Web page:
The LS 400 was widely praised for its silence, well-appointed and ergonomic interior, engine performance, build quality, aerodynamics, fuel economy, and value, though it was criticized by some automobile columnists for anonymous styling and a suspension regarded as too compromising of handling for ride comfort. The LS 400 debuted at $38,000 in the U.S. (in some markets, it was priced against mid-sized six cylinder Mercedes-Benz and BMW models), and was rated by Car and Driver magazine as better than both the $63,000 Mercedes-Benz 420 SEL and the $55,000 BMW 735i in terms of ride, handling and performance. It was generally regarded as a major shock to the European marques; BMW and Mercedes-Benz's U.S. sales figures dropped 29% and 19%, respectively, with the then-BMW chairman Eberhard von Kuenheim accusing Lexus of dumping in that market. The LS 400 also won several major motoring awards when released.
In 1990, during its first full-year of sales, Lexus sold 63,594 LS 400 and ES 250 sedans in the U.S., the vast majority being of the LS model. By 1991, sales had increased to 71,206 cars in the U.S. market, making Lexus the top-selling luxury import in the U.S. That same year, Lexus earned first place in J.D. Power’s studies on initial vehicle quality, customer satisfaction, and sales satisfaction.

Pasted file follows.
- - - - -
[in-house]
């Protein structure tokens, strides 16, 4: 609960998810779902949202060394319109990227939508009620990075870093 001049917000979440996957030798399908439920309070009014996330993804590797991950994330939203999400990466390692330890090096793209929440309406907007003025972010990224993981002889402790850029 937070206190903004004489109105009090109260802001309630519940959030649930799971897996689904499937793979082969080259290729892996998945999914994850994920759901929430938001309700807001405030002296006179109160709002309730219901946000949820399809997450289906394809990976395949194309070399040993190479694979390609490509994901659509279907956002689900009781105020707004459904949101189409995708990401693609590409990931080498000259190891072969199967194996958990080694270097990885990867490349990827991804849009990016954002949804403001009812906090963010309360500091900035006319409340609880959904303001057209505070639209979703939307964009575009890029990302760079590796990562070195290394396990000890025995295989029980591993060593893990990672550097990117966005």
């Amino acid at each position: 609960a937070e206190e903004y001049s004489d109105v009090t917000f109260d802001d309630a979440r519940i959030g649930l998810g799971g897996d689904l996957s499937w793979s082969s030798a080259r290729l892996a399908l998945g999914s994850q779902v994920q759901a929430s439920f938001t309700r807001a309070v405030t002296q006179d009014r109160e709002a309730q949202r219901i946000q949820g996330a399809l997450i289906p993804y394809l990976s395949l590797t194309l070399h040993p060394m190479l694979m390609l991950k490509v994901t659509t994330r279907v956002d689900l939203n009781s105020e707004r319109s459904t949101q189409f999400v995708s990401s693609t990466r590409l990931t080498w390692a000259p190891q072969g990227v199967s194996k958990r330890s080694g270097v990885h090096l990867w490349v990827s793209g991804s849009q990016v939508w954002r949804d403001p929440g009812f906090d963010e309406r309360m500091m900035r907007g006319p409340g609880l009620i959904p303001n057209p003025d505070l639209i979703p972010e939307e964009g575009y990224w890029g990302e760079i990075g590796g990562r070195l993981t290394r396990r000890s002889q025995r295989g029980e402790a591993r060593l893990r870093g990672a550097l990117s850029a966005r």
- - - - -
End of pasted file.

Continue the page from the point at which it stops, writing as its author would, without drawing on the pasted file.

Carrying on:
Lexus introduced two new models in June and September 1991, the SC 400 coupe and ES 300 sedan. The SC 400 (designed in tandem with the Japanese market Toyota Soarer) shared the LS 400’s V8 engine and rear-wheel drive design, while the ES 300 replaced the ES 250 and became Lexus’ best-selling sedan. The GS series came to America in 1993, based on the Toyota Aristo, which had sold for two years prior in Japan. In 1994, Lexus introduced the second generation LS 400, a complete redesign of the flagship model.
In 1996, Lexus added its first luxury sport utility vehicle, the LX 450. Two years later, Lexus debuted the first luxury crossover SUV, the RX 300, the second generation of the GS 300/GS 400 sedans and a new entry-level sedan, the IS 300. The RX quickly became Lexus' best-selling model, displacing the ES, the previous best-seller. In 1999, Lexus recorded its one-millionth vehicle produced for the U.S. market, and ranked as the top-selling luxury automobile make in the United States overall. In 2001, Lexus introduced its first convertible, the SC 430, and the third generation LS 430.
In 2005, Lexus expanded its lineup with the debut of the world’s first hybrid luxury SUV, the RX 400h. The vehicle's Lexus Hybrid Drive system combined gas and electric motors for increased power, improved fuel efficiency, and lower emissions relative to traditional, gas-powered equivalents. In 2006, Lexus unveiled the GS 450h, a performance hybrid sedan with a V6 gas-electric powertrain and rear-wheel drive.